There are a lot of discussions in the NFT world about Trash art vs. Glitch art. Often times we put XCOPY in the trash art category, and while neither description is wrong, a bit of clarification may help.
Robness was a member of the original RarePepe trading group that started the first cryptoart scene globally. Due to the success of his piece “64 Gallon Toter,” which sparked the #TrashArt movement, he is no longer able to create new pieces on the platform. NFT-TrashArt was the first cryptoart movement in the world, with over 1000 pieces made by artists from all over the globe. Robness is also a proponent of open-source artistry and moving away from traditional copyright law. He encourages others to remix and use his work as they please.
Technically speaking the crypto community gave the term “Trash Art” to this style of NFT, but technically trash art has a very different meaning.
Trash art and glitch art are both forms of contemporary art that use unconventional materials and techniques to create their works. However, there are some key differences between the two.
Trash art is a form of art that uses discarded or discarded materials as the primary medium for creating a work of art. This can include anything from discarded plastic bottles and cardboard boxes to broken furniture and old appliances. The goal of trash art is to turn something that is considered useless or undesirable into something beautiful and meaningful.
Glitch art, on the other hand, is a form of art that uses digital errors or “glitches” as a medium. This can include anything from distorted images and text to corrupted files and malfunctioning software. The goal of glitch art is to explore the idea of imperfection and the role it plays in technology and society.
One key difference between trash art and glitch art is the materials used. Trash art uses physical materials that have been discarded or discarded, while glitch art uses digital errors or “glitches” as its medium.
Another difference is the intent behind the art. Trash art often has a political or social message, as it seeks to draw attention to issues such as consumerism and waste. Glitch art, on the other hand, is often more concerned with exploring the technical and philosophical aspects of imperfection and error.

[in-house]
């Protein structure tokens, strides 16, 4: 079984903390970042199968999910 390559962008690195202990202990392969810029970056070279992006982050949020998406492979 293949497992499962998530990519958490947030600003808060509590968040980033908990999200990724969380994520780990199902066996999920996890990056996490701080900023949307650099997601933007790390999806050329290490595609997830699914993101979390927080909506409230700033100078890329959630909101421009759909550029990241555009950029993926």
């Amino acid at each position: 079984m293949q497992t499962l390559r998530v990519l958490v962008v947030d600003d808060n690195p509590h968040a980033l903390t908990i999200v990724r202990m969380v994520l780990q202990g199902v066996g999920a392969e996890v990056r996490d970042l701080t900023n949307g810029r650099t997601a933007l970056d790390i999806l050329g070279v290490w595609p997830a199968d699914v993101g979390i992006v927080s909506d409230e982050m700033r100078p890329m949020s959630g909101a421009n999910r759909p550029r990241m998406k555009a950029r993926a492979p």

What is Glitch art?
The term “glitch” was originally used to describe a genre of experimental music known as glitch music in the mid 1990s. As visual artists began to embrace the concept of glitches as a representation of the digital age, the term “glitch art” came to encompass a variety of visual arts. One early movement within glitch art was known as “net.art,” which included the work of the art collective JODI, consisting of Joan Heemskerk and Dirk Paesmans. JODI’s glitch art often involved intentionally causing errors on their website to display the underlying code and error messages. This early experimentation with glitches in art would later influence techniques like databending and datamoshing, which involve distorting data and visual elements.
If you’re looking for some Trash Art inspiration, here are some amazing artists to look up.
- Tom Deininger is an artist who creates intricate sculptures and installations using discarded materials. His work often addresses themes of waste and consumerism.
- Joshua Allen Harris is an artist who creates large-scale inflatable sculptures using discarded plastic bags. His work has been exhibited in galleries and public spaces around the world.
- Tim Noble and Sue Webster are a British artist duo who create elaborate shadow sculptures using discarded materials. Their work often comments on themes of identity and the human condition.
- Vik Muniz is a Brazilian artist who creates artworks using a variety of unconventional materials, including garbage and discarded objects. His work has been exhibited in galleries and museums around the world.
- Chris Jordan is an artist who creates large-scale photographs using discarded materials. His work addresses issues of consumerism and waste and has been exhibited in galleries and museums around the world.